To better predict storms in the future, we need better data about what’s happening now. That requires collecting and using up-to-date data. Satellite-based hyperspectral imaging is proving to be one of the best ways to do that.
Understanding a changing city
Keeping data up-to-date is difficult, especially in a city like Houston. First, it’s enormous, stretching across more than 600 square miles. It’s a classic case of American urban sprawl: available land made development easy at the ever-expanding edges. In the process, a lot of land gets covered, both by developments and the roads that take people there.
The United States is about 75% open land, and less than 1% is urban development. Normally, it’s the open land that soaks up rainfall. It gets taken in by lawns, parks, empty lots, farmlands, and anywhere else there is permeable, exposed soil. Prairies have been shown to absorb up to a foot of water an hour. But in cities, that 1% of pavement goes up to 40%. Urban development covers the soil with concrete, asphalt, houses and office buildings, so that the water cannot soak down—it has to go somewhere else. The diversity and complexity of Houston’s famously un-zoned and un-designed cityscape make this even harder to understand.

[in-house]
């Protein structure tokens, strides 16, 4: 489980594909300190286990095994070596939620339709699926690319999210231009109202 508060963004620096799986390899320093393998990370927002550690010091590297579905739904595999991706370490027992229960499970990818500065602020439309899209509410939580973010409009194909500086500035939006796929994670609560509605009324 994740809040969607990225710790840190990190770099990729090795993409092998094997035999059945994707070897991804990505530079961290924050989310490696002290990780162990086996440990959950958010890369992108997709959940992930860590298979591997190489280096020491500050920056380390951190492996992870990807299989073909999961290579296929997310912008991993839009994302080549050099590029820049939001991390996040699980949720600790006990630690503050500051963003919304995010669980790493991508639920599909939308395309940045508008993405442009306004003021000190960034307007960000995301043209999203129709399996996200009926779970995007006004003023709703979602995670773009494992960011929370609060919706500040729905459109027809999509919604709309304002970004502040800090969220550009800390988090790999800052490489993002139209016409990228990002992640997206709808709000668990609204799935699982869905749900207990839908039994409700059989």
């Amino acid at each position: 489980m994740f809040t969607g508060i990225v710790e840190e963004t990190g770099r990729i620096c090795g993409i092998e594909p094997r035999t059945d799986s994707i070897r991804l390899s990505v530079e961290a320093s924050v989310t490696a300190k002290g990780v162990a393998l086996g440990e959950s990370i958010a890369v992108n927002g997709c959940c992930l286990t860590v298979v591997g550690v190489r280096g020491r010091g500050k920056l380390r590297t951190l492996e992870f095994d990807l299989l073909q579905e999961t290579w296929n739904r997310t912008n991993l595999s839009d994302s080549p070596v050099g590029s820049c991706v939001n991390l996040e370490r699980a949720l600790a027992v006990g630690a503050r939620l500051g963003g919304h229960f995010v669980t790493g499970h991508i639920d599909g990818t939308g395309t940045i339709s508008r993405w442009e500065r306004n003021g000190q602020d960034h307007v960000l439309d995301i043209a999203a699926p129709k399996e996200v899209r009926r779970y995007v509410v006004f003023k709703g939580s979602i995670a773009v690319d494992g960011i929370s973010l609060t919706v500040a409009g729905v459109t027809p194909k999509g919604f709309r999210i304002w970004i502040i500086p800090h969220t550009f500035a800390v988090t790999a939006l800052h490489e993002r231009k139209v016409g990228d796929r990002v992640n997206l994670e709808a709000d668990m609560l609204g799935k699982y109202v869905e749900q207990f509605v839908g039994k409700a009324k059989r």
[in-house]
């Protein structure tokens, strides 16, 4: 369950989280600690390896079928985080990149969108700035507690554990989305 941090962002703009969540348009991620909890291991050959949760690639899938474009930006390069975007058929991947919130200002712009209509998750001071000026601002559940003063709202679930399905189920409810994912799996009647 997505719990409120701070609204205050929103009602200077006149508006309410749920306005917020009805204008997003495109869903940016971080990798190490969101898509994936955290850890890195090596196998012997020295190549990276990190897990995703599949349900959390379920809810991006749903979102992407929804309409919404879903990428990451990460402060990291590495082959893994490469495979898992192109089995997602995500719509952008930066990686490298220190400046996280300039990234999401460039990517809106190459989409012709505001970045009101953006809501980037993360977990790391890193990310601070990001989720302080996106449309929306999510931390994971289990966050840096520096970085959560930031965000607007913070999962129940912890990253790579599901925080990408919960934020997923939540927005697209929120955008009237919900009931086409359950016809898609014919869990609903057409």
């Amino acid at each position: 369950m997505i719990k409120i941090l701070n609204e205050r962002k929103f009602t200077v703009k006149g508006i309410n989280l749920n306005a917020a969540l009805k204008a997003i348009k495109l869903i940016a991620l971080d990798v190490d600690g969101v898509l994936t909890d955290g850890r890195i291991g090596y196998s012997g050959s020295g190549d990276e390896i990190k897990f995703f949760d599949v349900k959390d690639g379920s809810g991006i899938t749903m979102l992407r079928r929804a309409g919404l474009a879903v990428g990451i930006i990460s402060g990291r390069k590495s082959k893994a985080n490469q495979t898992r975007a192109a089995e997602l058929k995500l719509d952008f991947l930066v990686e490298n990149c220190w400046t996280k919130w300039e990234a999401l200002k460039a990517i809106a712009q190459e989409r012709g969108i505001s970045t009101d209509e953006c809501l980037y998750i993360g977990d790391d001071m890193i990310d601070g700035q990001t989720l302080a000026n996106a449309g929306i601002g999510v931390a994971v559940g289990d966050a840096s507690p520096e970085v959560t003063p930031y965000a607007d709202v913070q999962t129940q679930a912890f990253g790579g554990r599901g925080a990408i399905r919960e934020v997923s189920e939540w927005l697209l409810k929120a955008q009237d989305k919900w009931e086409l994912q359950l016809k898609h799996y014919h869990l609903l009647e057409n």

Second, Houston is a city that has undergone a lot of change. From 1990 to 2016, Houston’s population grew from 1.6 million to 2.3 million people. The greater metro area went from 3.6 million to 6.5 million.
The effects of urban development on the natural ecosystem and its link to the increased flooding in Houston, Texas have been shown. Using neural network techniques, a 2005 study used four Landsat Thematic Mapper images to reveal five land classes in Houston from 1984 to 2003: vegetation, bare ground, water, concrete and asphalt. Results show that asphalt and concrete increased:
- 21% between 1984–1994
- 39% between 1994–2000
- 114% between 2000-2003